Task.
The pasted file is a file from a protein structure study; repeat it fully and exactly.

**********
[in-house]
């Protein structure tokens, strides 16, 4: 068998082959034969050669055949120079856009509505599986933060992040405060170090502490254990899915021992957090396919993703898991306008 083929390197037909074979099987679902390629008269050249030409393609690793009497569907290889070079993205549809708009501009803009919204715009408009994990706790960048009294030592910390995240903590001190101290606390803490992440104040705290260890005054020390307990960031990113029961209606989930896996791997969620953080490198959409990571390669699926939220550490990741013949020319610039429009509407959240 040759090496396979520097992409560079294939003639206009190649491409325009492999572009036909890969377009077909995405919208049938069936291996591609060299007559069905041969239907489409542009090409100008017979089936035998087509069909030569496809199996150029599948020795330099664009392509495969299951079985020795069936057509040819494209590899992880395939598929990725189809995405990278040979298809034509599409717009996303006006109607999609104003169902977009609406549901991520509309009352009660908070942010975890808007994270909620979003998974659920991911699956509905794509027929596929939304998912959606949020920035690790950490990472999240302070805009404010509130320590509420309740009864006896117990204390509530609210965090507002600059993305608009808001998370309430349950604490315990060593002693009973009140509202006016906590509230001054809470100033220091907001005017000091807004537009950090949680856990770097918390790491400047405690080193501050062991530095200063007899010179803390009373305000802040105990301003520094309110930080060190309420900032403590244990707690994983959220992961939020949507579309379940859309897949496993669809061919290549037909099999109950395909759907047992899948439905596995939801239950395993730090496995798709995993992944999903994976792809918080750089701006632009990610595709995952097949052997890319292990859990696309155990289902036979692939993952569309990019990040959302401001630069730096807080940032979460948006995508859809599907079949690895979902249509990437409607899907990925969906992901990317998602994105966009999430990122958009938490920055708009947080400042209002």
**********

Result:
[in-house]
């Protein structure tokens, strides 16, 4: 068998082959034969050669055949120079856009509505599986933060992040405060170090502490254990899915021992957090396919993703898991306008 083929390197037909074979099987679902390629008269050249030409393609690793009497569907290889070079993205549809708009501009803009919204715009408009994990706790960048009294030592910390995240903590001190101290606390803490992440104040705290260890005054020390307990960031990113029961209606989930896996791997969620953080490198959409990571390669699926939220550490990741013949020319610039429009509407959240 040759090496396979520097992409560079294939003639206009190649491409325009492999572009036909890969377009077909995405919208049938069936291996591609060299007559069905041969239907489409542009090409100008017979089936035998087509069909030569496809199996150029599948020795330099664009392509495969299951079985020795069936057509040819494209590899992880395939598929990725189809995405990278040979298809034509599409717009996303006006109607999609104003169902977009609406549901991520509309009352009660908070942010975890808007994270909620979003998974659920991911699956509905794509027929596929939304998912959606949020920035690790950490990472999240302070805009404010509130320590509420309740009864006896117990204390509530609210965090507002600059993305608009808001998370309430349950604490315990060593002693009973009140509202006016906590509230001054809470100033220091907001005017000091807004537009950090949680856990770097918390790491400047405690080193501050062991530095200063007899010179803390009373305000802040105990301003520094309110930080060190309420900032403590244990707690994983959220992961939020949507579309379940859309897949496993669809061919290549037909099999109950395909759907047992899948439905596995939801239950395993730090496995798709995993992944999903994976792809918080750089701006632009990610595709995952097949052997890319292990859990696309155990289902036979692939993952569309990019990040959302401001630069730096807080940032979460948006995508859809599907079949690895979902249509990437409607899907990925969906992901990317998602994105966009999430990122958009938490920055708009947080400042209002």